2.2 The Financials for League Two Clubs • Guaranteed purchase of 250 tickets per match @£10 per head by colt teams – £15,000 of guaranteed income per club. It would be up to the colt team to sell these tickets to their supporters removing the risk from the League Two side. • If two teams participated with Colt Teams based on a 12 team league with 33 games per season this would result in a guaranteed investment in League 2 of £150,000 • Additional income from match day walk ups, hospitality, additional sponsor income via increased TV and media coverage, catering, etc. • Based on the 33 game proposal each League Two club would have a minimum of 1, maximum of 2 more home games. A minimum of 4 less away games. This would further increase income and reduce costs. • With three less games overall it would allow fewer midweek games, increasing attendance figures and / or reducing the length of the season resulting in reduced length player contracts saving money over the summer. This money and more importantly significantly increased media interest will inject exciting new life into SPFL League Two football. 2.3 League Integrity • A pilot, no permanent league structure changes. • Colt teams cannot take promotion or relegation places from League Two teams. • Colt teams cannot bring players down from their 1st team and must register a squad list from window to window to ensure consistency of opposition for all teams. • A minimum of two directors from the Colt team club must attend the opposition boardroom in League Two, even if their first team are playing • The criteria for staff is very high in order to provide the elite young players with the correct environment equivalent to other countries who successfully produce players and will require clubs to make a significant financial contribution and have these staff available at the same time as their first team play on a Saturday at 3.00pm. This expense along with the need to underwrite 250 tickets for every match @£10 per ticket will restrict the number of clubs participating and ensure that the lower leagues are not flooded with Colt Teams. Discussions at the SPFL so far indicate it would only be two clubs for the pilot. • An opportunity, while the pilot is operating for two years, for discussion to run concurrently on league reconstruction options for season 2020/21 onwards. This would allow the views of the lower league teams to be heard and considered in full. The colt team proposal in detail It was agreed that the following criteria for a pilot project should be submitted to the CWG for consideration: 1. Player eligibility Similar to the system used in UEFA competitions, a colt team squad list containing players registered with the club would be submitted to the SPFL in advance of the season starting. Amendments to this squad list would be permitted during transfer windows. The squad list would comprise a minimum of 20 full-time players. The squad would predominantly consist of under 21 players (born on or after 1 January 1998) with the possibility of 2 over age players (not from the 1st team but actually registered in the squad list to help guide and teach the young players). The overage players would count towards the minimum squad requirement. Clubs would also have the ability to promote players into the colt team squad from CAS age groups at any time, provided they are registered with the club and aged 16 years or over. Such players would not count for the purposes of minimum/maximum squad sizes. 2. Player movement No players from the 1st team squad would be permitted to move to the colt team out with transfer windows. Colt team players would be permitted to play for the 1st team in a competitive fixture on up to 4 separate occasions in any registration period. ‘Play’ in this context would mean appear on the pitch – being listed as an unused substitute would not count towards the quota. If a colt team player made 4 such appearances for the 1st team, he would be unable to feature again for the colt team until the opening of the next registration period.1 SPFL loan rules would apply as normal. It is noted that Emergency Temporary Transfers will no longer be available from season 18/19.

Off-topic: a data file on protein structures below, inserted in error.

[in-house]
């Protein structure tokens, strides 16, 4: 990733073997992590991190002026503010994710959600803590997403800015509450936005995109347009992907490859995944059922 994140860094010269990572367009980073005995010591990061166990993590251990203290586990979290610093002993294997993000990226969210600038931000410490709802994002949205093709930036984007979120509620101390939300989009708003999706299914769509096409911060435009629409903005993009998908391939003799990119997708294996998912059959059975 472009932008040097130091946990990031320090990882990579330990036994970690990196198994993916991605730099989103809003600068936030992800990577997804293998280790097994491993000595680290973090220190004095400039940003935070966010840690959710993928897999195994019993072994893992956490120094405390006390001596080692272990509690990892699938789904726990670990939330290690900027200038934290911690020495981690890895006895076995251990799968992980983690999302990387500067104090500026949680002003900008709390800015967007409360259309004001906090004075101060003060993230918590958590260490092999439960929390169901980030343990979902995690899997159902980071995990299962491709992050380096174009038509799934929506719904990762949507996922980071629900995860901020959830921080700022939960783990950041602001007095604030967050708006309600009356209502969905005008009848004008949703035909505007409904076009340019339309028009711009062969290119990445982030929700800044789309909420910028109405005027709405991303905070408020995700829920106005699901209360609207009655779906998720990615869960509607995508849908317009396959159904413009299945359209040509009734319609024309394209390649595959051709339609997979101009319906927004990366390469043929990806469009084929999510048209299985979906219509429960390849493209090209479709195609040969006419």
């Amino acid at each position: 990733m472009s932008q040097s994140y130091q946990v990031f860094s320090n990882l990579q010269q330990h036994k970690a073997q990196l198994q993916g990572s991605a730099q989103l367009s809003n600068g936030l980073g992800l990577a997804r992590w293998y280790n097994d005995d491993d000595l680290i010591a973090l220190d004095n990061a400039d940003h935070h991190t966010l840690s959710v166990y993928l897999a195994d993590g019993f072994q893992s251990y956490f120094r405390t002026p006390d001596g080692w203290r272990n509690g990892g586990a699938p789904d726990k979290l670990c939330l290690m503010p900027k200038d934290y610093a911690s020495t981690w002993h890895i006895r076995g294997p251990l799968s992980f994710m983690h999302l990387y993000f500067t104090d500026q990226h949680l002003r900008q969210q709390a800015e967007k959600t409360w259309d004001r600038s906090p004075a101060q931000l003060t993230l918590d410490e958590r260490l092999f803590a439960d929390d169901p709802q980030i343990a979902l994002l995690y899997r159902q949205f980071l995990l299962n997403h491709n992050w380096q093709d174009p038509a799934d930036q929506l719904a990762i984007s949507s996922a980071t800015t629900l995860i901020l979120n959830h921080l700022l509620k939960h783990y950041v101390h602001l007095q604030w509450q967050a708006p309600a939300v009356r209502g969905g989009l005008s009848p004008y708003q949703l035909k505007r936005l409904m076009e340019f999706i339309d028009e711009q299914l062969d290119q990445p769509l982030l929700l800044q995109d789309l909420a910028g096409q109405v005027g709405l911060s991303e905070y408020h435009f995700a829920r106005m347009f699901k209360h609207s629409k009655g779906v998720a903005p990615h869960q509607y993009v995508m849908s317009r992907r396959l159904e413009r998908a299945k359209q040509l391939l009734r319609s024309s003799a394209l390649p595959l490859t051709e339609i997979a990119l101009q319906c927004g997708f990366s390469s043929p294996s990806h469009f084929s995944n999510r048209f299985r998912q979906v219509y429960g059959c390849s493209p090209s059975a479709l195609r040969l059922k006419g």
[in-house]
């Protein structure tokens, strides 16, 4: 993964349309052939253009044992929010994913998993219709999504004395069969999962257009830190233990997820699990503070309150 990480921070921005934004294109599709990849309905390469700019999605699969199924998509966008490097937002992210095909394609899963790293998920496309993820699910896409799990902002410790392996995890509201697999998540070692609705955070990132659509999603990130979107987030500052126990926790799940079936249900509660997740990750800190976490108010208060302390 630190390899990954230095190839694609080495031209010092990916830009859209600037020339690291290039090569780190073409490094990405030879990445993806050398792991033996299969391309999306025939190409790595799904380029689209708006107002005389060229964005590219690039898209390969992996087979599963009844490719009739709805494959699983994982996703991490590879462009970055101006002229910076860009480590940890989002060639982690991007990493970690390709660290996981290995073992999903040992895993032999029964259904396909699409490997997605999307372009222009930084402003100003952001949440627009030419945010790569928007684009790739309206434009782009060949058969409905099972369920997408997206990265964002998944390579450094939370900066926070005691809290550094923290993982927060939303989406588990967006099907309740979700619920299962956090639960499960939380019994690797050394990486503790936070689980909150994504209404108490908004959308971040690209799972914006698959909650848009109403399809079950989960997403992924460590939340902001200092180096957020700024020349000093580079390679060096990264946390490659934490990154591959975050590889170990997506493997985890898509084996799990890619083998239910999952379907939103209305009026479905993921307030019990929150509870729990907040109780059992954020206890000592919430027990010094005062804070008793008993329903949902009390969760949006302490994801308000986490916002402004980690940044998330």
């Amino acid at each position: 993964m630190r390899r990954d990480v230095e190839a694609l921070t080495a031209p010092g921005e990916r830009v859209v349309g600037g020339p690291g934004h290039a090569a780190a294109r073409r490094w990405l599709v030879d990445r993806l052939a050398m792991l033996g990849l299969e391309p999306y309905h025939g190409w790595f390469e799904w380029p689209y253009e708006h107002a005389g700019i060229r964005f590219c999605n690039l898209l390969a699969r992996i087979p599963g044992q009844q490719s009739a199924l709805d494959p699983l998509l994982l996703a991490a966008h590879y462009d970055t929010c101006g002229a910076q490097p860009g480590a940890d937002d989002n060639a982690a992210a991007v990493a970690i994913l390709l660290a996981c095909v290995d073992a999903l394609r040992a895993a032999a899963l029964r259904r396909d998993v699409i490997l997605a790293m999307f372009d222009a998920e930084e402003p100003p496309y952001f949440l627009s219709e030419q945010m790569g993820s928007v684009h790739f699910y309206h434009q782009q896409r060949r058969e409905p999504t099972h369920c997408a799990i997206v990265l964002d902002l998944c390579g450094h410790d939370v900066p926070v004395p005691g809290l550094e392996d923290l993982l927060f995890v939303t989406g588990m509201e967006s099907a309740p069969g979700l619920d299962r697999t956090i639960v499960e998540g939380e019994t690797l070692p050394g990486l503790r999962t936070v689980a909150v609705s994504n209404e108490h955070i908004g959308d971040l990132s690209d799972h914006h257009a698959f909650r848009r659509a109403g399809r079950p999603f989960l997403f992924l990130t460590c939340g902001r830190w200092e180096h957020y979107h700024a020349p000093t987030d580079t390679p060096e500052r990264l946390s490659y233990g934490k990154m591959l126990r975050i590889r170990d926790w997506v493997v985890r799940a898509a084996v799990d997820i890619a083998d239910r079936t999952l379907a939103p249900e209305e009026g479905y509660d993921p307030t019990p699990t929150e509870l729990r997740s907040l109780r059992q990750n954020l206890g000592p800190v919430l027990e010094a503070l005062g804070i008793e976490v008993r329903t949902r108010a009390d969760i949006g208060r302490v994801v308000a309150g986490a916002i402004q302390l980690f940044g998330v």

1. Staff A club applying to be involved in the pilot would need to demonstrate that it has the following staff (full time unless otherwise noted) available at the same time the 1st team would be playing:i) Manager / Coach – A licence ii) Assistant Coach – A Licence iii) Sport Scientist – MSc in Sports Related Field iv) Physio – Chartered v) GK – UEFA GK Licence (can be part-time) vi) Analyst (can be part-time) vii) Doctor (can be part-time) The posts of manager and assistant manager could be filled by an over age player provided that they have an A licence.